Numbers 11. Report of Colonel C. Carroll Marsh, Twentieth Illinois, commanding Second Brigade.
HEADQUARTERS SECOND BRIGADE, FIRST DIVISION, Pittsburg, Tenn., April 10, 1862.
SIR: I have the honor to submit the following report of the movements of my command during the engagement of the 6th and 7th instant:
My brigade consisted of the Eleventh Illinois Infantry, Lieutenant Colonel T. E. G. Ransom commanding; the Twentieth Illinois Infantry, Lieutenant Colonel E. Richards commanding; the Forty-eighth Illinois Infantry, Colonel Isham N. Haynie commanding, and the Forty-fifth Illinois Infantry, Colonel John E. Smith commanding. By an order from the general commanding the district the artillery and cavalry heretofore attached to the brigade were removed on the 5th instant. All the regiments in my brigade, having suffered more or less severely at the battle of Donelson, were reduced in numbers, so that though nominally a full brigade, I took into action but 1,514, officers and men.
On Sunday morning, the 6th instant, a little before 7 o'clock, I heard considerable musketry on the left of our line. This continuing without material interruption for some time, I ordered regimental commanders to be in readiness to form. In a few moments I received an order from Major-General McClernand to form the brigade. Soon after forming I was ordered to the support of General Sherman, who was reported to have been attacked by a very superior force. Moving rapidly to the left I was assigned a position by General McClernand, which I had scarcely assumed when the enemy were seen approaching in large force and fine style, column after column moving on us with a steadiness and precision which I had scarcely anticipated. General McClernand then ordered forward a battery (Burrows') to the center of the brigade, which had not fairly taken position when the enemy opened on us with a most terrible and deadly fire, unequaled by any which we were under during the subsequent of the day and monday. During the first five minutes I lost more in killed and wounded than in all the other actions. Lieutenant-Colonel Ransom and Major Nevins, of the Eleventh, Major Bartleson, of the Twentieth, Colonel Haynie and Lieutenant-Colonel Sanford, of the Forty-eighth, with numerous officers of the line, were here wounded. The effect of losing so many field officers so suddenly was soon left, the Forty-eighth yielding first, soon followed by the other regiments of the brigade. In spite of my affords to compel them to stand they fell back, and with a precipitancy as mortifying as it was unusual, and only to be accounted for by the loss of so many of their officers; for in all subsequent engagements in which we took part their conduct was such as to meet my hearty approval.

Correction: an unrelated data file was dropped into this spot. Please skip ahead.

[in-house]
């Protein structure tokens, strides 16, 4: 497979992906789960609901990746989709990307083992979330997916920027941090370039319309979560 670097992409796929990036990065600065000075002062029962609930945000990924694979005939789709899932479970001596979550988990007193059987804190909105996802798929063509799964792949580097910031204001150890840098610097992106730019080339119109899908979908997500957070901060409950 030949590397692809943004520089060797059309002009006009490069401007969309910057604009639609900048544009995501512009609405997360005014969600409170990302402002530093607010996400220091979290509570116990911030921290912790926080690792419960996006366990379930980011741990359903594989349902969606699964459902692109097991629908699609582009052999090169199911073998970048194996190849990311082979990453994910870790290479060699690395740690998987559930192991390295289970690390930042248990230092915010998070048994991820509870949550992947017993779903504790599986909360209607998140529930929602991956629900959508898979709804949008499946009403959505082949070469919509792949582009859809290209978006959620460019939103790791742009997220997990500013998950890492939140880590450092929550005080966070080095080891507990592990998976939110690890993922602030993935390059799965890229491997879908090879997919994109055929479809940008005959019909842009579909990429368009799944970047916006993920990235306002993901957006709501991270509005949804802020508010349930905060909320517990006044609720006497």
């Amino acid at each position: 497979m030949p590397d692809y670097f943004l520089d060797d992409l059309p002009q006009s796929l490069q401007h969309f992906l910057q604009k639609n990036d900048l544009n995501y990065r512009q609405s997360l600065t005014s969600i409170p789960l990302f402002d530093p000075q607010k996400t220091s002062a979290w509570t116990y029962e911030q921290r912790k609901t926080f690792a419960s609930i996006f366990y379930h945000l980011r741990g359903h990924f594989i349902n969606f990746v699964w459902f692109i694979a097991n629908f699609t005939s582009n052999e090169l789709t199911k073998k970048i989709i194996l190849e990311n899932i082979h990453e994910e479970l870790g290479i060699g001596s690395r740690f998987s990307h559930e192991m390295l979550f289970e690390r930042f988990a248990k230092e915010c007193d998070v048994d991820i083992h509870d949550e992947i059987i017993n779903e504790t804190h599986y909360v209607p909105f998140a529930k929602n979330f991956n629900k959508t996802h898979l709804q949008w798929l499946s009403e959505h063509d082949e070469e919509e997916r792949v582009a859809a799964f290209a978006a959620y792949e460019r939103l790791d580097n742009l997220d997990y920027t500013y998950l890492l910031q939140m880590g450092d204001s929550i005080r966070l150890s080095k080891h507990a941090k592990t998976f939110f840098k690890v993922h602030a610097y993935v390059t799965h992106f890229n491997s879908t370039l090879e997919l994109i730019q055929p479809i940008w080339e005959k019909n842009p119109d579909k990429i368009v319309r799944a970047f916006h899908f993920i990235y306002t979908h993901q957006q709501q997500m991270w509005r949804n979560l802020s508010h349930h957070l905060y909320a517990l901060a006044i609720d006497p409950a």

Moving a short distance to the rear, I succeeded in rallying the remnant of the Eleventh, and Forty-eighth. Here lieutenant-Colonel Ransom, of the Eleventh, who had been severely wounded in the head, having had his wound slightly dressed, took command of his regiment. Here, too, portions of the Seventeenth, Major Smith commanding, and the Forty-ninth, Lieutenant-Colonel Pease commanding, of the Third Brigade, united with me. In a few moments I received orders to move forward to the support of Taylor's battery, planted in front of the line of the First Brigade camp. This I did, forming on the left on the First Brigade. Moving forward with them, and in face of a